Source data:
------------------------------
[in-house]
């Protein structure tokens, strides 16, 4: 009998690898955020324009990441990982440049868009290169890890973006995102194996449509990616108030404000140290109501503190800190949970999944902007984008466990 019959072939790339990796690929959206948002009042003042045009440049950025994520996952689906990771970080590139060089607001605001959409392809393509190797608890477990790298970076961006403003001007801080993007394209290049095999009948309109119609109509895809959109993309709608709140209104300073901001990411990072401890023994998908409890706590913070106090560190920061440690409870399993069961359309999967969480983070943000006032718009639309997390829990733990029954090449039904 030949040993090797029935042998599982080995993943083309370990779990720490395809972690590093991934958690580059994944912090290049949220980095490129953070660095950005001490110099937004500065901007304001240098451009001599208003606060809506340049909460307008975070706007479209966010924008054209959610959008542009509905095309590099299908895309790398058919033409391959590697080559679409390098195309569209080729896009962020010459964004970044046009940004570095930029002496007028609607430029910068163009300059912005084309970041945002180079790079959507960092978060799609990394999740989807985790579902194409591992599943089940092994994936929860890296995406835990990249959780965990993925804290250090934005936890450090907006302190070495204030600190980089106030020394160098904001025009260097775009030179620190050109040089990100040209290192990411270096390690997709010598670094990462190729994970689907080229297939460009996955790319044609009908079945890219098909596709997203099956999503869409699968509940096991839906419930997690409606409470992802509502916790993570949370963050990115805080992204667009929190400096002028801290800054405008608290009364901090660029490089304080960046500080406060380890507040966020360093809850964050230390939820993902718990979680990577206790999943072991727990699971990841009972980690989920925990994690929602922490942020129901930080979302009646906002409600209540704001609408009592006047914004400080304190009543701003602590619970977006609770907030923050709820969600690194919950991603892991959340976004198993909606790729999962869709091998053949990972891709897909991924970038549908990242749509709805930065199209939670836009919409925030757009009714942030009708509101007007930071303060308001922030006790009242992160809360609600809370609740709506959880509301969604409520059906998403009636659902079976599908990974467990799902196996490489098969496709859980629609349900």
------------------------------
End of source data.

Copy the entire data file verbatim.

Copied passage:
[in-house]
């Protein structure tokens, strides 16, 4: 009998690898955020324009990441990982440049868009290169890890973006995102194996449509990616108030404000140290109501503190800190949970999944902007984008466990 019959072939790339990796690929959206948002009042003042045009440049950025994520996952689906990771970080590139060089607001605001959409392809393509190797608890477990790298970076961006403003001007801080993007394209290049095999009948309109119609109509895809959109993309709608709140209104300073901001990411990072401890023994998908409890706590913070106090560190920061440690409870399993069961359309999967969480983070943000006032718009639309997390829990733990029954090449039904 030949040993090797029935042998599982080995993943083309370990779990720490395809972690590093991934958690580059994944912090290049949220980095490129953070660095950005001490110099937004500065901007304001240098451009001599208003606060809506340049909460307008975070706007479209966010924008054209959610959008542009509905095309590099299908895309790398058919033409391959590697080559679409390098195309569209080729896009962020010459964004970044046009940004570095930029002496007028609607430029910068163009300059912005084309970041945002180079790079959507960092978060799609990394999740989807985790579902194409591992599943089940092994994936929860890296995406835990990249959780965990993925804290250090934005936890450090907006302190070495204030600190980089106030020394160098904001025009260097775009030179620190050109040089990100040209290192990411270096390690997709010598670094990462190729994970689907080229297939460009996955790319044609009908079945890219098909596709997203099956999503869409699968509940096991839906419930997690409606409470992802509502916790993570949370963050990115805080992204667009929190400096002028801290800054405008608290009364901090660029490089304080960046500080406060380890507040966020360093809850964050230390939820993902718990979680990577206790999943072991727990699971990841009972980690989920925990994690929602922490942020129901930080979302009646906002409600209540704001609408009592006047914004400080304190009543701003602590619970977006609770907030923050709820969600690194919950991603892991959340976004198993909606790729999962869709091998053949990972891709897909991924970038549908990242749509709805930065199209939670836009919409925030757009009714942030009708509101007007930071303060308001922030006790009242992160809360609600809370609740709506959880509301969604409520059906998403009636659902079976599908990974467990799902196996490489098969496709859980629609349900």